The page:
Many of us are looking forward to the CBCs
(Christmas Bird Counts) this upcoming winter.
This past week, we received in the mail the 111th
Christmas Bird Count publication from the National
In it, there's a summary of the counts that were
conducted last December and January, during which thousands of
people participated throughout North America and elsewhere. I participated
in two of them, one in Pennsylvania and one in Delaware.
Looking through the publication, I found a number of interesting things, some
that I did not know. Here, some of these will be shared
with you, but first, some notable bird sightings from this
past week or so, in the northeast US:
A MAGNIFICENT FRIGATEBIRD was seen last week at Nantucket
Island, Massachusetts. MAGNIFICENT
FRIGATEBIRDS nest in only one US state, Florida.
Seen at Nantucket since then have been SCISSOR-TAILED FLYCATCHER
and TOWNSEND'S SOLITAIRE, both birds from further west.
Most SCISSOR-TAILED FLYCATCHERS migrate south to
Central America for the winter. The TOWNSEND'S SOLITAIRE winters
mainly in the western United States.
There was also a SCISSOR-TAILED FLYCATCHER on Long Island, New
York, at the Captree Park on October 22.
Also on Long Island, recently, a GRAY KINGBIRD was at Jones
Beach the morning of October 15. A WESTERN KINGBIRD was
also seen there, later that day. GRAY KINGBIRDS are mostly
on Caribbean islands.
A dark SWAINSON'S
HAWK was seen at Cape May Point, New Jersey,
on October 21 & 22. Another SWAINSON'S HAWK was observed
in New Jersey, on October 24, at the Brigantine National
Many SWAINSON'S HAWKS winter in Argentina, but not all.
A FRANKLIN'S GULL was found in western Pennsylvania
at the Moraine State Park on October 21.
A SABINE'S GULL was in a parking lot in Wells, Maine
on October 19.
Both the FRANKLIN'S and the SABINE'S GULLS winter mostly at
sea in the Southern Hemisphere.
A SPOTTED TOWHEE (a bird normally in the western US) was
spotted in New Jersey at the Liberty State
Park on October 22 only.
A TUFTED DUCK (mostly a Eurasian bird) has recently been found
in Attleboro, Massachusetts.
An ANHINGA was reported in the sky over Chester County, Pennsylvania, the
morning of October 24.
A SELASPHORUS HUMMINGBIRD (from western North America)
was seen in Pennsylvania, near Little Gap, on October 21.
A non-bird note: NORTHERN LIGHTS were seen in the sky last
night over Pennsylvania, Michigan,
and even south to the Southern US.
Now, the interesting items, as promised, from the Bird
Counts last winter. Some of which, as I noted, I did not know
prior to reading the publication just distributed. If
there's something here, one thing or more, that you may
not have known, or that you found particularly
interesting, please send us an e-mail, if you would, and
let us know that.
It was stated in the first paragraph that thousands of people
participated last winter in the annual Christmas Bird Counts.
Also, thousands of birds were counted. And hundreds of
4 of the "top counts", with more
than 150 species were in Texas. 5 were in California.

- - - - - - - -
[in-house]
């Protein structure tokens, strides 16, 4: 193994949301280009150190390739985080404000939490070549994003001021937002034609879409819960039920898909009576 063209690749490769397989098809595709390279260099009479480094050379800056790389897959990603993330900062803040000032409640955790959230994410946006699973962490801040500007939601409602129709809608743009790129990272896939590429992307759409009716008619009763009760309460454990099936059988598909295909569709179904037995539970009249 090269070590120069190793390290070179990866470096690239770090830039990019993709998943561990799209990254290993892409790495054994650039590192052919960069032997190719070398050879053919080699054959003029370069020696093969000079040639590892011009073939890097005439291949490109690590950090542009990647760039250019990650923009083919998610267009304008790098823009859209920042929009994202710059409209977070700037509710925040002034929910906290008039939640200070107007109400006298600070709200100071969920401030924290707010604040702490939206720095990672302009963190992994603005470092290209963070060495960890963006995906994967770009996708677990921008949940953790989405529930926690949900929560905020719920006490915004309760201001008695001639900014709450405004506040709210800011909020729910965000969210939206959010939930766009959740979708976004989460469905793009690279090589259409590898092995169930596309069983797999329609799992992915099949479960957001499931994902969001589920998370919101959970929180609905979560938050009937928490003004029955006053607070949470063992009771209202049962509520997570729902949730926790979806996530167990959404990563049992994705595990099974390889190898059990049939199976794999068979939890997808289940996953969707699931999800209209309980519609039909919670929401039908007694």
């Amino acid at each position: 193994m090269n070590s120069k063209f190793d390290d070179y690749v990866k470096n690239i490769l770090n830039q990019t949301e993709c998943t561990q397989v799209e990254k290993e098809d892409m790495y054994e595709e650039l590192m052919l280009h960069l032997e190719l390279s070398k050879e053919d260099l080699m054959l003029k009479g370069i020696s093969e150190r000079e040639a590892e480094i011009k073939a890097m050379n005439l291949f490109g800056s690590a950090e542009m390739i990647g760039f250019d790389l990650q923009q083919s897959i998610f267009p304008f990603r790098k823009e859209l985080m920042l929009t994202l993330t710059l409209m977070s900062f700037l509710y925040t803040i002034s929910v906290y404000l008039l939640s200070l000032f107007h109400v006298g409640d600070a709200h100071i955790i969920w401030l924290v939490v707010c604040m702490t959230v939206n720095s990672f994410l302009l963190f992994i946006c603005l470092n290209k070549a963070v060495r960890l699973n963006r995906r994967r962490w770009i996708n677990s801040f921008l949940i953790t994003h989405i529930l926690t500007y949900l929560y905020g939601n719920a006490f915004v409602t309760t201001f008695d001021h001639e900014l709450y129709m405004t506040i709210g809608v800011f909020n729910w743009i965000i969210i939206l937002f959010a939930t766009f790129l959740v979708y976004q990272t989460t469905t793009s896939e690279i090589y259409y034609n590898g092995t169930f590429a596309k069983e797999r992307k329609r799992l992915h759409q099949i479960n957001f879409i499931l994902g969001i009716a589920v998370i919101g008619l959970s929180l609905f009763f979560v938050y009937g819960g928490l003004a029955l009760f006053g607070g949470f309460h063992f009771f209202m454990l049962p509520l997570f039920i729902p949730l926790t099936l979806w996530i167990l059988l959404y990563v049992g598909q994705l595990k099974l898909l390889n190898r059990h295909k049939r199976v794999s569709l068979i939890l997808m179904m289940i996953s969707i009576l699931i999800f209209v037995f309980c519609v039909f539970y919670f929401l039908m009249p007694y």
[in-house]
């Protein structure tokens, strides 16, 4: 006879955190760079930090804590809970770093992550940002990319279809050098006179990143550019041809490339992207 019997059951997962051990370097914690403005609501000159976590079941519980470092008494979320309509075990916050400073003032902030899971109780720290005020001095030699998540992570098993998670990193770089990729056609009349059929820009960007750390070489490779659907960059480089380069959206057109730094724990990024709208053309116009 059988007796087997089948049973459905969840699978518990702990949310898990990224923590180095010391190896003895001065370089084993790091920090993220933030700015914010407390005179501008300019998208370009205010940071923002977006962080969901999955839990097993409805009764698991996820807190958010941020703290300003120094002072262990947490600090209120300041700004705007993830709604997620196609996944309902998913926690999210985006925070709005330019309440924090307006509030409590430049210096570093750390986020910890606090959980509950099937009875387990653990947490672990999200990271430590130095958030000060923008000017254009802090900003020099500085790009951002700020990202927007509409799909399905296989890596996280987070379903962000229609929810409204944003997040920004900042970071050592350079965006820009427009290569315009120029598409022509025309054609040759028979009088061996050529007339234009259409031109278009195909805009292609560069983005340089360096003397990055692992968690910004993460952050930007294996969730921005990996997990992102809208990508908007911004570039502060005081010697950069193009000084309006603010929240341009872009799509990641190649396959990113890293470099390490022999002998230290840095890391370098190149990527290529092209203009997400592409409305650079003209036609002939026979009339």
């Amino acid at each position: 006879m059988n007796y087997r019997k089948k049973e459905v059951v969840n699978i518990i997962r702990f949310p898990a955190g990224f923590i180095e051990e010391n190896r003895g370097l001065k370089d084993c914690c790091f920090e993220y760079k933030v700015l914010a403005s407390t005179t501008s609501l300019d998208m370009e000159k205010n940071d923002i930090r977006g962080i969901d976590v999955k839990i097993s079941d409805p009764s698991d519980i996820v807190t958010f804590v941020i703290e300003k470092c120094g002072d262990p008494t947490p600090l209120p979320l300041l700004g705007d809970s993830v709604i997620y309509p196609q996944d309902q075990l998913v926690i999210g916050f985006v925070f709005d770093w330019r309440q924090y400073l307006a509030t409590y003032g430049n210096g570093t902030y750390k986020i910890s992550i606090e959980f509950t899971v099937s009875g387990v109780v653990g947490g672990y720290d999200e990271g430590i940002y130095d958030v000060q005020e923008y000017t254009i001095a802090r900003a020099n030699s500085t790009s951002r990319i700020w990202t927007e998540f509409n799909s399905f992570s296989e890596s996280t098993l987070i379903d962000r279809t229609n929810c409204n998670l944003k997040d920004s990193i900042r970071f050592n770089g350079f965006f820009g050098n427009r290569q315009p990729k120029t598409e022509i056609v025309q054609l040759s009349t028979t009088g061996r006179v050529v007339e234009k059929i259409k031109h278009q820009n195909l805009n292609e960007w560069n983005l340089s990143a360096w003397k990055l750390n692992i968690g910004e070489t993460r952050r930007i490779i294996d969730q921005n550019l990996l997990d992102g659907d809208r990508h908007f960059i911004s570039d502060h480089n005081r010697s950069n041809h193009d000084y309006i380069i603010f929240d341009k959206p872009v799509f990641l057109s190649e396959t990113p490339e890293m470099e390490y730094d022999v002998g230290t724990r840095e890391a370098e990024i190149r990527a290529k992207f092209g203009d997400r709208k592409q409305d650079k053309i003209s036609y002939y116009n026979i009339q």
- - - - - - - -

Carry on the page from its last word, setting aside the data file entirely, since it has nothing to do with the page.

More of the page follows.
But, referring here to Texas, there were:
Matagorda County (the top count in North
America, with 236 species)
Guadelupe River Delta (the second highest
count in North America, with 222 species)
Freeport (206 species)
San Bernard National Wildlife Refuge (193
Some of the more-rare bird species found during Counts in Texas
a BLACK-VENTED ORIOLE and a BLUE BUNTING at Anzalduas-Bentsen,
a VIOLET-CROWNED HUMMINGBIRD at Davis Mountains,
a NORTHERN TUFTED FLYCATHCER at Big Bend,
a GREATER PEWEE at Santa Ana,
a WHITE-THROATED THRUSH at Welaco,
a RUFOUS-BACKED ROBIN at Laguna Atacosa,
and CRIMSON-COLLARED GROSBEAKS at Corpus Christi and Weslaco.
The BLACK-VENTED ORIOLE is extremely rare in Texas, the bird
was the first during a CBC (Christmas Bird
Count) anywhere in the US.
The NORTHERN TUFTED FLYCATCHER was first found on
November 23, and continued until the Count.
During the CBCs along the coast of the Gulf of
Mexico, from Texas east to Florida,
the most numerous bird, from 1965 to 2011, has been the
The 10 bird species whose populations have increased
the most in that Gulf Coast Region, during that time,
BLACK-BELLIED WHISTING DUCK, ROSS'S GOOSE, GLOSSY IBIS,
BLACK-NECKED STILT, OSPREY, NORTHERN GANNET, HOODED MERGANSER,
ROSEATE SPOONBILL, WHITE IBIS, WHITE-FACED IBIS (as you
noted, 3 species of IBIS).
The 10 bird species whose populations have decreased
the most in that Gulf Coast Region, during that time,
CANADA GOOSE, EARED GREBE, CANVASBACK, AMERICAN WIGEON,
WILSON'S PLOVER, NORTHERN PINTAIL, KING RAIL, RED-BREASTED
MERGANSER, HERRING GULL.
Number #11, by the way, is the RED-WINGED BLACKBIRD, which is
still, as noted, the most numerous bird there in the winter.
Whereas there are many birds in the winter in Texas, in Alaska
there are not. But an interesting item nonetheless:
Back in 1974, the EURASIAN COLLARED DOVE was introduced
accidentally in the Bahama Islands, and it soon spread to
Florida. And since then, it has continued to spread.
Yes, even to Alaska, where there has been an
explosion of EURASIAN COLLARED DOVES. It was found on a
CBC in Alaska 2 years ago for the first time, but
last winter a total of 41 were observed on 6 Counts. At